How to optimize after-tax income
When running a private business, you need cash flow to support your lifestyle. The challenge is minimizing personal taxes, while optimizing income. But removing money from your company for your benefit requires careful planning.
Here are some of your options to extract cash. Each has unique considerations and income tax consequences.
Salary and/or bonus
These options are deductible by the company and taxable. Generally, to be a tax deductible expense, the payment must be considered reasonable for business purposes. And, yes, it’s probably unreasonable to pay your 14-year-old child $50 an hour to stuff envelopes.
Payments to active owner-managers for salary and bonuses aren’t subject to that rule. They are, however, subject to withholding at source, which means income taxes together with the employer and employee portions of CPP/QPP contributions. If you’re a significant shareholder who owns 40% or more of the corporation, or have employees who aren’t eligible for employment insurance, then there are no employee or employer contributions required.
Withholding of CPP/QPP applies to income levels up to $52,500 in 2014, and is not applicable to the first $3,500 of income. Employer contributions are deductible to the company, while employee amounts create a tax credit and provide longer-term future value. Effectively, CPP/QPP is not considered an expense.
Income tax on employment income is a more significant concern, as top marginal tax rates are between 39% and 50%, depending on where you live in Canada.
Dividends are derived from your company’s after-tax profits. There are two types: eligible and ineligible. The distinction is based on the tax treatment applied at the corporate level. For instance, a corporation that pays a low tax rate because of its eligibility for the small business deduction can pay ineligible dividends. Meanwhile, eligible dividends flow from income are taxed at regular corporate rates.
The top effective tax rate on eligible dividends ranges between 19% and 36.06%. Rates for ineligible dividends hover in the 27% to 39.15% range, depending on province.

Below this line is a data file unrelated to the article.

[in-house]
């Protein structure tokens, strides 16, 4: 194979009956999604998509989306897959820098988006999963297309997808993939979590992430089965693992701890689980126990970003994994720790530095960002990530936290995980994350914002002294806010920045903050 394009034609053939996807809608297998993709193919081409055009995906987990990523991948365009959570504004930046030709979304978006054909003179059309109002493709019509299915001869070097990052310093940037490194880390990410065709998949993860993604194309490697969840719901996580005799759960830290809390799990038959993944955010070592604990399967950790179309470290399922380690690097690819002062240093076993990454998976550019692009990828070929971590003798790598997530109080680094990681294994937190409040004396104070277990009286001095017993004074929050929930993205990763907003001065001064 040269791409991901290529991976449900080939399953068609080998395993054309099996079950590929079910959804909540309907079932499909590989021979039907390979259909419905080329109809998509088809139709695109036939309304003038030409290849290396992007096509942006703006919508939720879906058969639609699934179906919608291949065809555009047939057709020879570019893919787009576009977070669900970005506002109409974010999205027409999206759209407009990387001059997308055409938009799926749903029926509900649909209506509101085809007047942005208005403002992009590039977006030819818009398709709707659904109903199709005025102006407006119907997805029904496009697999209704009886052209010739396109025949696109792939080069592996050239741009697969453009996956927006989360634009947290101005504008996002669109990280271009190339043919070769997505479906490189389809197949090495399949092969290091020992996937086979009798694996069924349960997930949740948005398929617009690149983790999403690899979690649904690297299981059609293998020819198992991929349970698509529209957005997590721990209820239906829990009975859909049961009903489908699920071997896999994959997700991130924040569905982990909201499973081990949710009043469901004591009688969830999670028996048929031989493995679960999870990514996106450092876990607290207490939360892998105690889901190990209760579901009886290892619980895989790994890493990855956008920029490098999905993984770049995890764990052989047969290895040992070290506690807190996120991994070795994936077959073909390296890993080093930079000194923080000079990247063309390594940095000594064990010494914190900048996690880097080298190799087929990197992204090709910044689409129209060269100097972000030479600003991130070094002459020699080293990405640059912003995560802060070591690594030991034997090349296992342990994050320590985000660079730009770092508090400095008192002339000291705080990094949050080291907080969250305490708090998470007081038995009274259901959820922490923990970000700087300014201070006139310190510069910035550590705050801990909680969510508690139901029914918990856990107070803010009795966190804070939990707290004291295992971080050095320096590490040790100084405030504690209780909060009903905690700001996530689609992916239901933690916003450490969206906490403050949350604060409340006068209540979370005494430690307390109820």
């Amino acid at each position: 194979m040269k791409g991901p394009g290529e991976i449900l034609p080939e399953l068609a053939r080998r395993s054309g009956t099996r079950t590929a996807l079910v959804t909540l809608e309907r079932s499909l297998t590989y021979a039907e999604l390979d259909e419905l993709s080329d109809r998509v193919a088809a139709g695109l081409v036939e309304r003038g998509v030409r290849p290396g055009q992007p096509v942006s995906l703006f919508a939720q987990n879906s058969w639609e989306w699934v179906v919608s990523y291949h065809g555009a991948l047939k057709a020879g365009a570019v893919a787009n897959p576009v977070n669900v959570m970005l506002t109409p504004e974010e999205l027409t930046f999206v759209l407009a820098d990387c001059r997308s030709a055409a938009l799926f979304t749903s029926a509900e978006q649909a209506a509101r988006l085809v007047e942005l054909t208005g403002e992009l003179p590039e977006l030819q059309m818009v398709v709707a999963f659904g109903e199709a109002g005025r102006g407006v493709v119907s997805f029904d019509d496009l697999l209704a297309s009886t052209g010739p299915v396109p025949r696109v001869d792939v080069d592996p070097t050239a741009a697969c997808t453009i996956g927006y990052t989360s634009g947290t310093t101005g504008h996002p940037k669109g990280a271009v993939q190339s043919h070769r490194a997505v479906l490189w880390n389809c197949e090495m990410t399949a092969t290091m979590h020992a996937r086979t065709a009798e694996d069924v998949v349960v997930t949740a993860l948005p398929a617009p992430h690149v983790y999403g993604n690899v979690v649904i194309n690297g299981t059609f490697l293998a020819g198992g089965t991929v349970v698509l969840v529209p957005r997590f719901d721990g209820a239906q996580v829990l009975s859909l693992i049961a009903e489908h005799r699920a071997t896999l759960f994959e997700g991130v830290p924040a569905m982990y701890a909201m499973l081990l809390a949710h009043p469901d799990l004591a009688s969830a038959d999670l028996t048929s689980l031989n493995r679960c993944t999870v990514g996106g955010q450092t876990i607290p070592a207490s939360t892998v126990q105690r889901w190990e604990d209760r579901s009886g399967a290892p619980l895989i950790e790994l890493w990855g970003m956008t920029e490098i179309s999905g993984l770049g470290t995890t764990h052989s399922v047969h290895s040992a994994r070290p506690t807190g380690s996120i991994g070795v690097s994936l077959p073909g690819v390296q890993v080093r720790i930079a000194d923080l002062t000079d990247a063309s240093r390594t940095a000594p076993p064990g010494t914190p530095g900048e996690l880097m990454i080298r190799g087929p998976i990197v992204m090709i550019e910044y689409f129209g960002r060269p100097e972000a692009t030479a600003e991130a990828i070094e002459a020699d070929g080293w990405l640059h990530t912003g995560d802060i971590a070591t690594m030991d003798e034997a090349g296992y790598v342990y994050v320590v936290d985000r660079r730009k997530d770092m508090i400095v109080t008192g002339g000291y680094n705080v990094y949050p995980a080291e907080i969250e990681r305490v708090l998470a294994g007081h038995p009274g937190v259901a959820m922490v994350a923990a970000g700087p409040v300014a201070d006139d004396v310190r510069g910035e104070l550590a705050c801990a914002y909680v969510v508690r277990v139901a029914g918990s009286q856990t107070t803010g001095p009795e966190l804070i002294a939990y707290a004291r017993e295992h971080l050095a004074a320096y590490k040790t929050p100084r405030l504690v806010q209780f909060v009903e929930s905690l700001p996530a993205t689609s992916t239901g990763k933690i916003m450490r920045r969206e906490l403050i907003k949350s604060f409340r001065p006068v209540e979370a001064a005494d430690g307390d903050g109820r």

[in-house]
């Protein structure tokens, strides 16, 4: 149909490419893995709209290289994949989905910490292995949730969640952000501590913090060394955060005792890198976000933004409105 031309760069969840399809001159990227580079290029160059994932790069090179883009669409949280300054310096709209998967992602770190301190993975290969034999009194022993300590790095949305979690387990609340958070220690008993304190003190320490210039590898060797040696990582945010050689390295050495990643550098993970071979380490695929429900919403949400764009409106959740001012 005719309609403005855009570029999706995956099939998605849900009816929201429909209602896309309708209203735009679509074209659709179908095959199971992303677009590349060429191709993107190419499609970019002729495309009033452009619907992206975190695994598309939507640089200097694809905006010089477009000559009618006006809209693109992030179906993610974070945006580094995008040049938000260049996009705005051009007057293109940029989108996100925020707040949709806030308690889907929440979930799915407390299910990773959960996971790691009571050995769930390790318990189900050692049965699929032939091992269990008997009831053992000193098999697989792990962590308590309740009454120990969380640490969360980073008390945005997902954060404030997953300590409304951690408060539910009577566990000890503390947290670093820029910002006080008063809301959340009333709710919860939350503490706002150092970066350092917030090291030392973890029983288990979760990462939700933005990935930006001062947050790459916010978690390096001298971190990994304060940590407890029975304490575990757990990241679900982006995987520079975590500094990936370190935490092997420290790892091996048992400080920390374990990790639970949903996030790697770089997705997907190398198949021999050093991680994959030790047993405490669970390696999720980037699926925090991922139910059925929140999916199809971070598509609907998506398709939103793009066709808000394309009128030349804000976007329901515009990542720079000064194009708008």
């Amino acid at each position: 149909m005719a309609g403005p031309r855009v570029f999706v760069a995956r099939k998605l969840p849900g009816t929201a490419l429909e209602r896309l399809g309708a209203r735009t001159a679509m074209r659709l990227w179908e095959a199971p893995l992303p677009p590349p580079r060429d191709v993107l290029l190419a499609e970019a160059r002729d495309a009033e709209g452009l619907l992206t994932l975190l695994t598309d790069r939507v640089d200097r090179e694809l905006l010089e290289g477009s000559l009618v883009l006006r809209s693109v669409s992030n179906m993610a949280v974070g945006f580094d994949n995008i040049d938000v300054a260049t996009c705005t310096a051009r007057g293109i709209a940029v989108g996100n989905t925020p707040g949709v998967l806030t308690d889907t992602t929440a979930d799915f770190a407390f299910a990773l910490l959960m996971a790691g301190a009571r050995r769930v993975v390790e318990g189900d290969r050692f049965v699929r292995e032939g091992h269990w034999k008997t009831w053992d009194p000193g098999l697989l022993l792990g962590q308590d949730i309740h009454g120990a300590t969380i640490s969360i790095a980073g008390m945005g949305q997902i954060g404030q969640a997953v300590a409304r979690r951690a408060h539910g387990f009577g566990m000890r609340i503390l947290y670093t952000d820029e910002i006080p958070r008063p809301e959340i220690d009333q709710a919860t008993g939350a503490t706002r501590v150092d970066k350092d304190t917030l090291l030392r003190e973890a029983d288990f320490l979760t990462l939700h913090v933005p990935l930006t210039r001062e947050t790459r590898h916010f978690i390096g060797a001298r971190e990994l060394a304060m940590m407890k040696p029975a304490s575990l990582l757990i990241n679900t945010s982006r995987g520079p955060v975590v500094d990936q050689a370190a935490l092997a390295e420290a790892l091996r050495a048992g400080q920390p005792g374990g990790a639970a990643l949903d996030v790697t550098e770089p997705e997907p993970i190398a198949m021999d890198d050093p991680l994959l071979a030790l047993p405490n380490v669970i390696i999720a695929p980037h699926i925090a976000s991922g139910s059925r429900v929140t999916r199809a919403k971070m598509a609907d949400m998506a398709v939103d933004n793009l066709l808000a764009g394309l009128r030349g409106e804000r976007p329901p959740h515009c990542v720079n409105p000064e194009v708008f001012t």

There is no withholding mechanism on dividend income, so you net a higher amount at the time of payment. However, taxes are still payable, although they would be delayed until the income tax deadline in April. A regular flow of annual dividends mean you’ll have to pay tax in quarterly installments.
Capital dividend election
The Capital Dividend Account (CDA), available to private companies, offers a source of tax-free dividends if the account holds a positive balance. Credits to the CDA arise from the disposition of capital property, eligible capital property, the receipt of capital dividends from other companies, and the receipt of life insurance proceeds. Review dispositions or receipts from these sources to evaluate the opportunity for payment.
Paid-up capital reduction
Your company can return your original investment if it reduces the paid-up capital in its shares. Depending upon original financing and past transactions, this can provide a lump-sum source of non-taxable income. But there’s a possibility of inadvertently creating a capital gain. You can calculate that by looking at when a reduction exceeds the shareholder’s adjusted cost base. This strategy is best used in consultation with professional tax advisors, who can evaluate past transactions that impact the outcome.
Repay shareholder loans
If your company owes money to shareholders and has available resources, it can repay outstanding loans at no tax cost. For example, a company may bonus-down to the small business limit by paying a bonus to the shareholder. The shareholder often lends back the after-tax bonus to finance business operations. Over several years, the outstanding amount of the loan owed to the shareholder could be substantial. This strategy provides another source to access lump-sum amounts of cash.
Transfer an asset
You can sell a personally owned asset to the company. This tactic is best employed when the asset is currently used or could have value to the company. For instance, if you personally own a piece of land used by the business as a parking lot, the land could be transferred to the corporation. An outright sale at fair market value would generate cash for you and, although tax consequences may arise, the low-tax nature of capital gains can be more efficient than other options.
Alternatively, if your asset has a high adjusted cost base, a section 85 transfer could minimize any immediate tax consequences on the transfer, and provide cash, tax-free, equal to the tax cost of the asset. Section 85 allows for a tax-free transfer of an asset to a corporation in exchange for consideration that includes debt and company shares.
Evaluating each option to scrutinize the tax costs will help you get the money you need for your lifestyle in the most efficient manner.